We have plenty of on-campus accommodation, but this is naturally in high demand. However, we find that a lot of our international students welcome the idea of staying with a carefully selected family in Plymouth while they study. This has the added benefits of sharing in daily family life, and learning plenty about our country and culture. Plus you can enjoy all the creature comforts of a home from home.
If you are interested in being a homestay provider then please get in touch. It’s not always a traditional family with two parents and a couple of children: sometimes it’s a single, young professional, sometimes it’s a retired couple with extra space. These all make for excellent and varied cultural experiences for our overseas students.
You can purchase a weekly bus pass for £6 from the Welcome Desk at Marjon, so you can get from A to B with ease. Travel wise, you’ll always be placed within a reasonable distance of the University, with a bus journey of no more than 40 minutes.
Homestay experiences are unparalleled when it comes to finding out more about a country and its culture. We recommend that all of our international homestay students make a conscious effort to fit in with everyday life, attending evening meals and sharing common living spaces. We choose homestay families carefully to ensure they share this ethos. We want you to feel as welcome in a University homestay as you do in your own home.
All houses are different, but all homestay families will provide you with a clean, comfortable bed (at least single size), adequate clothes storage, and a table and desk for your studies. Bedrooms will receive sufficient natural light and be well presented, with adequate heating and lighting. If you’re coming to us from a warmer country, the inclement nature of the UK’s weather can be quite a shock! So don’t be afraid to ask your homestay family for extra blankets: gas and electricity are notoriously expensive here in England, so the heating is unlikely to be on overnight. You’ll be expected to keep on top of the basic cleaning of your room, and look after all the fixtures and fittings with due care. You’ll be provided with a key to the house, but not to your bedroom: individual bedrooms within homestay houses don’t tend to have locks. And on a safety point, be careful using your own electrical equipment with adaptors if necessary: the voltage almost everywhere in the UK is 240 volts. Additionally, you can expect your homestay family to pick you up and drop you off at the University when you first arrive and when you leave, plus you’ll be provided with reasonable WiFi access, and breakfast and dinner every day (plus lunch at weekends).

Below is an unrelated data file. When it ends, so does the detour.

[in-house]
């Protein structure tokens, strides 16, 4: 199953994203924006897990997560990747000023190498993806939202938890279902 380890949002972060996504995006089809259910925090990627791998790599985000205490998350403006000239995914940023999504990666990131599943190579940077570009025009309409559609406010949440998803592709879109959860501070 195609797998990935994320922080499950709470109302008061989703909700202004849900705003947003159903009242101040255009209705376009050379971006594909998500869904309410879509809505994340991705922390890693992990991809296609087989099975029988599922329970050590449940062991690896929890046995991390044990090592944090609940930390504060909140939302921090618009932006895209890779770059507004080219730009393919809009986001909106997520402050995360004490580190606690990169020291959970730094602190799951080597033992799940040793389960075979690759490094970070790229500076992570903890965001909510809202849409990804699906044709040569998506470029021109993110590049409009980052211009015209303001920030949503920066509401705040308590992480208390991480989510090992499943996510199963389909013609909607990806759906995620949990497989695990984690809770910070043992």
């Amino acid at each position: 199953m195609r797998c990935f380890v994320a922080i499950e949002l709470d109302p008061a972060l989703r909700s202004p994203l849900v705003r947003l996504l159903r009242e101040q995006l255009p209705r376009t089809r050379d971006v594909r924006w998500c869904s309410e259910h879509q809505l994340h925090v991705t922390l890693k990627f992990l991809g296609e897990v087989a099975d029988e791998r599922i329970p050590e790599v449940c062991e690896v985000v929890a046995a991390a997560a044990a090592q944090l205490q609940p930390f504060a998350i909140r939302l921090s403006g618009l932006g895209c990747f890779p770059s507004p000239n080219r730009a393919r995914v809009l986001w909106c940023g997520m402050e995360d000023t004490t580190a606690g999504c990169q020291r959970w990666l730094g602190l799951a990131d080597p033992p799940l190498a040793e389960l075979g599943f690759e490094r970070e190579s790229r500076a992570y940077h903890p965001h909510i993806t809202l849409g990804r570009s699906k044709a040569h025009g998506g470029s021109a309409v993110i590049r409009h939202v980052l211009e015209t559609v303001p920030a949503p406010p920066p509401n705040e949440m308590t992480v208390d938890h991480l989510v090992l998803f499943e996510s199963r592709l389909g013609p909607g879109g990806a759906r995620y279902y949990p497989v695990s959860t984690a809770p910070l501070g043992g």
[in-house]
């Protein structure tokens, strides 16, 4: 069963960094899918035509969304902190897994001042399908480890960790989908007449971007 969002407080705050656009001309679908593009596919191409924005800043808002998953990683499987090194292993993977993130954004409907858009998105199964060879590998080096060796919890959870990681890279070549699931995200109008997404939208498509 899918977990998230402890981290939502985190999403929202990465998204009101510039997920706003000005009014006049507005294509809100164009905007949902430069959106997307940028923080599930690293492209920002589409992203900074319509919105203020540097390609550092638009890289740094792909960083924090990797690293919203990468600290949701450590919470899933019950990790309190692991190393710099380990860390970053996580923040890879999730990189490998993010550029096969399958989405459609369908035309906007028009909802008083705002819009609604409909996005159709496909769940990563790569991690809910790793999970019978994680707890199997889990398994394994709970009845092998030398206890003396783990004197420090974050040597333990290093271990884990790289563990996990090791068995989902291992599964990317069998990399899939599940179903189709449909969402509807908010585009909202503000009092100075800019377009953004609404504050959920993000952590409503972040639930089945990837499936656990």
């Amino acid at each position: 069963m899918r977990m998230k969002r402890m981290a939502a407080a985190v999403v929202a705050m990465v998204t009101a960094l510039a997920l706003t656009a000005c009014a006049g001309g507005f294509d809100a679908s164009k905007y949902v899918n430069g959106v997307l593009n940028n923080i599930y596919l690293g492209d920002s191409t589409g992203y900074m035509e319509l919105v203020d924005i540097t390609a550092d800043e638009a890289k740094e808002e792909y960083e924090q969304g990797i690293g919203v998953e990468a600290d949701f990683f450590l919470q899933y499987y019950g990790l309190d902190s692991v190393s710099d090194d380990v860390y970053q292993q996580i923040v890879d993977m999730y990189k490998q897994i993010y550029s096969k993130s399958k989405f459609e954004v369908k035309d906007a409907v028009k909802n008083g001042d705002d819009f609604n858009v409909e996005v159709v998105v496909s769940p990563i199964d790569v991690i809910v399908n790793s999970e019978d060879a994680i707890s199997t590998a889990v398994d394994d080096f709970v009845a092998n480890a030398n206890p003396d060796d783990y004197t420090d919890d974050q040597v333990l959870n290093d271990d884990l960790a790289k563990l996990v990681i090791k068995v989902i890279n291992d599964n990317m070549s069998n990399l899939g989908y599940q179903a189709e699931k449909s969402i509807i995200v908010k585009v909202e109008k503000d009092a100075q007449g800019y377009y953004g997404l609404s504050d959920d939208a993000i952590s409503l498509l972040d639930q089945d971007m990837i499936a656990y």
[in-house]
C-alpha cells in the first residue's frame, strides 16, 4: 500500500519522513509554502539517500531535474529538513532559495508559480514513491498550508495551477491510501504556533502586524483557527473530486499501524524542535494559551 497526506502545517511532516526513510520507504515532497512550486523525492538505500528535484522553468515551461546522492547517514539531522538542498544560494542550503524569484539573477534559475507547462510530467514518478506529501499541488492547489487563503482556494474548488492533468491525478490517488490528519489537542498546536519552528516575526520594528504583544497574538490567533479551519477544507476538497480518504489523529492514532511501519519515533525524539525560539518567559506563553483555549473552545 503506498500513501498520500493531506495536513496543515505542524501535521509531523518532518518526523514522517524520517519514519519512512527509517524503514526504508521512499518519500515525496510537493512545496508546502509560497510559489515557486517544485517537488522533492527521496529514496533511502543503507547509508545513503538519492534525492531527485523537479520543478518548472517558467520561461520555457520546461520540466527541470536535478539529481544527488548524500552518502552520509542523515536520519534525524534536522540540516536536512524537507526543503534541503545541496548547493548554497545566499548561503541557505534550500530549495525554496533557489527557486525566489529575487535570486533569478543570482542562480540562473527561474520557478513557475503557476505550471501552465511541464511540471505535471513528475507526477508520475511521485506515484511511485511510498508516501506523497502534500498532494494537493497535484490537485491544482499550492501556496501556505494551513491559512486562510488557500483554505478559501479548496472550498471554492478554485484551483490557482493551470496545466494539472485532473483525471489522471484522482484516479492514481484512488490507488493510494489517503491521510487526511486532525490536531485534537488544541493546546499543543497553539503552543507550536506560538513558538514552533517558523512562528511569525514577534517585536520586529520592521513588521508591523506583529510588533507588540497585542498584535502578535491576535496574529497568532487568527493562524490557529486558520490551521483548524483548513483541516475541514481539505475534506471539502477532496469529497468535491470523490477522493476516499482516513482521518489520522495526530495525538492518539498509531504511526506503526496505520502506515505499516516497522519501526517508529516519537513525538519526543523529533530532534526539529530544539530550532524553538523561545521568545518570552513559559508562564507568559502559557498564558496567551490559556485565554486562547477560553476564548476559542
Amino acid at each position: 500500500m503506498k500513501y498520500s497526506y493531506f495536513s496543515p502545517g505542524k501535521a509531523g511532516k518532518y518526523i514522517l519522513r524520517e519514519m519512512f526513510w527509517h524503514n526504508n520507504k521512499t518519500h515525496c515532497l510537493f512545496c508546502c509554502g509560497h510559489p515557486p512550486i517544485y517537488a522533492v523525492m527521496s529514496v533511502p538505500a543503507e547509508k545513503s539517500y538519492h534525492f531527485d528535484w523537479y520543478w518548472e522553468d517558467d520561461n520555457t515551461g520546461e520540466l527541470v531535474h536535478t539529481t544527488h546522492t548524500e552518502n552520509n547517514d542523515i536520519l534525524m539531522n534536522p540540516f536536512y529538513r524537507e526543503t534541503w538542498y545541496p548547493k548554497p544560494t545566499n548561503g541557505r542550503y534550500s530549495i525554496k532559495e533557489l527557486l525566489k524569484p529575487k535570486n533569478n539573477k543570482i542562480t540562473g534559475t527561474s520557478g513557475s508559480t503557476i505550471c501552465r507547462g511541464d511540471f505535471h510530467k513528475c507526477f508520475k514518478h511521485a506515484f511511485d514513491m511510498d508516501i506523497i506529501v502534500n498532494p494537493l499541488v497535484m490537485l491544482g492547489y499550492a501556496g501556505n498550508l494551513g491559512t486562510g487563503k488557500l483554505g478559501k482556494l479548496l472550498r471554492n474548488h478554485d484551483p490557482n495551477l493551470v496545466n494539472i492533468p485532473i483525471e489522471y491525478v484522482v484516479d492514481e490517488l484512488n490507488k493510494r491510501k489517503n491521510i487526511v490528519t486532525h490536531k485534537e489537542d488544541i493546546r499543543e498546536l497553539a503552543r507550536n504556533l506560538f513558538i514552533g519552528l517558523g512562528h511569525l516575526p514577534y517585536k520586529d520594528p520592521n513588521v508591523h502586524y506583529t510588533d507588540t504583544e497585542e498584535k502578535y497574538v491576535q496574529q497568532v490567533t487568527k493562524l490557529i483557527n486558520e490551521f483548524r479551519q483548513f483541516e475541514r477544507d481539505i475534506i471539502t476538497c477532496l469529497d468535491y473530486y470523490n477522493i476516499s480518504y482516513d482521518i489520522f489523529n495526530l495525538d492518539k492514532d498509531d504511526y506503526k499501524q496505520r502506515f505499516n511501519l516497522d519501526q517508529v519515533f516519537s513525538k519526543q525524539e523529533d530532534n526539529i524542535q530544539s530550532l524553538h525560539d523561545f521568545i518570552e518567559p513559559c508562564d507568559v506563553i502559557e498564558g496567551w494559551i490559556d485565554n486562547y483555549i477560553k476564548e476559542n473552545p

This is a great time to bond with your homestay family and find out more about daily life in the UK. If you have particular dietary requirements or preferences, don’t be afraid to let your homestay family know. You’ll have the chance to try out new dishes, and your diet will be varied and healthy. At breakfast, food and drinks are usually laid out so you can help yourself, while the evening meal will usually be enjoyed all together, around the table. You’ll be trying out plenty of new dishes, so why not offer to cook for your homestay family occasionally? You could treat them to traditional specialities from your own country or region.
Most families have one bathroom, though some may have a separate toilet and/or en-suite facilities. They will work out a morning schedule with you so that no one is kept waiting! The family will be happy to show you how everything works (toilet paper can be flushed down the loo in the UK) and where to locate the cleaning equipment so you can help with the daily upkeep of the bathroom. Your family will provide you with towels and bed linen (although you’ll need your own towel for going swimming) and will launder clothes for you so please don’t do this yourself (although you’ll need to do your own ironing: you’ll be able to borrow the iron and board from your homestay family). In general, your family will appreciate any small offers of help, such as unpacking the weekly food shopping, or clearing the table after dinner.
If you’d like to have visitors at the house, you can discuss this with your homestay family and work out a time that suits everyone, and an area in which you can entertain your guests. Noise (especially late at night) should be kept to a minimum out of respect to the family and their daily routine. If you’re planning to go away overnight or be late in coming home, you must let your homestay family know in advance, so that they don’t panic and alert the University or the police.
We inspect all accommodation on a two-year cycle to make sure it’s up to standards. We also help the homestay family to complete a fire risk assessment, prepare a profile to send to you prior to your arrival, deliver your profile to the homestay family and provide you with welfare support during your stay.
We need you to complete and return your full application at least four weeks before you plan to arrive, plus we’ll give you the necessary information to introduce yourself to the family. Naturally, we’ll expect you to follow the house rules which will be laid out on your arrival, take good care of keys, DIScount cards and other personal items, and not use the family’s address for correspondence (you can use the University’s address for this). Overall, we mainly ask that you treat your homestay family with the greatest respect, joining in with family time, asking permission before using the phone and generally fitting in with their daily routine. That way, everyone will get the most out of this enriching homestay experience.